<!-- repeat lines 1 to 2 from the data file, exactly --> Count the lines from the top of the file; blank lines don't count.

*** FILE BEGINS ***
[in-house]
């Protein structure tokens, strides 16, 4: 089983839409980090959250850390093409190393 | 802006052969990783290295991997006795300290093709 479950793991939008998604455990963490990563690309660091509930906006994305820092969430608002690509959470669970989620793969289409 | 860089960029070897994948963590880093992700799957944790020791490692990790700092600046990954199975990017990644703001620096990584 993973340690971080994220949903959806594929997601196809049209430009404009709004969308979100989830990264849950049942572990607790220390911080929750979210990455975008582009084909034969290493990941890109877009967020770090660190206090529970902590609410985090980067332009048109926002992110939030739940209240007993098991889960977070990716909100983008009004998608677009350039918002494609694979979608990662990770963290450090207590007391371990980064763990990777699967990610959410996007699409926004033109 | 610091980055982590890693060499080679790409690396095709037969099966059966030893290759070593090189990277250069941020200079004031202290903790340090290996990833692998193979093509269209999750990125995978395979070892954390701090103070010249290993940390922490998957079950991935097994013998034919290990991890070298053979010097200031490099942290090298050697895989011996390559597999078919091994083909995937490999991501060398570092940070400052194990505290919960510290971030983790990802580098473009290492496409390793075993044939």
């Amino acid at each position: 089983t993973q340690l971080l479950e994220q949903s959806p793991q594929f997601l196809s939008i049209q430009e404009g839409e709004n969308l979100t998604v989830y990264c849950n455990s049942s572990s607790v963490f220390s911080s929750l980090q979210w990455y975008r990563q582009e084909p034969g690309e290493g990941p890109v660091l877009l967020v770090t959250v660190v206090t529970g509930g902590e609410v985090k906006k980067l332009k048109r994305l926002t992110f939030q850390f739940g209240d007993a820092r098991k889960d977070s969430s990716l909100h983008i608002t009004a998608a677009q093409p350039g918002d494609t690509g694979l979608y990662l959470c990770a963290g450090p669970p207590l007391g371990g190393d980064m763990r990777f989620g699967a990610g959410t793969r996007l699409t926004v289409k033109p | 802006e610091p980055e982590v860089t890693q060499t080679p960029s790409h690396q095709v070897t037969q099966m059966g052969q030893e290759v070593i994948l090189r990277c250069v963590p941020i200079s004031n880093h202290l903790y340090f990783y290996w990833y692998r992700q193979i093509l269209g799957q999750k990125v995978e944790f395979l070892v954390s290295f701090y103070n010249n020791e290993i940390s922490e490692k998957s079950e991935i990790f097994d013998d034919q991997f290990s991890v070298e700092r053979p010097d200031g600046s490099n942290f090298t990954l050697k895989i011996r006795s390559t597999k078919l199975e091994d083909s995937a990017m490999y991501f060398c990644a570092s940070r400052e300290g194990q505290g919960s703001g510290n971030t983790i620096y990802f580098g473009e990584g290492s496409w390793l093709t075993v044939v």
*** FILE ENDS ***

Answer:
[in-house]
């Protein structure tokens, strides 16, 4: 089983839409980090959250850390093409190393 | 802006052969990783290295991997006795300290093709 479950793991939008998604455990963490990563690309660091509930906006994305820092969430608002690509959470669970989620793969289409 | 860089960029070897994948963590880093992700799957944790020791490692990790700092600046990954199975990017990644703001620096990584 993973340690971080994220949903959806594929997601196809049209430009404009709004969308979100989830990264849950049942572990607790220390911080929750979210990455975008582009084909034969290493990941890109877009967020770090660190206090529970902590609410985090980067332009048109926002992110939030739940209240007993098991889960977070990716909100983008009004998608677009350039918002494609694979979608990662990770963290450090207590007391371990980064763990990777699967990610959410996007699409926004033109 | 610091980055982590890693060499080679790409690396095709037969099966059966030893290759070593090189990277250069941020200079004031202290903790340090290996990833692998193979093509269209999750990125995978395979070892954390701090103070010249290993940390922490998957079950991935097994013998034919290990991890070298053979010097200031490099942290090298050697895989011996390559597999078919091994083909995937490999991501060398570092940070400052194990505290919960510290971030983790990802580098473009290492496409390793075993044939």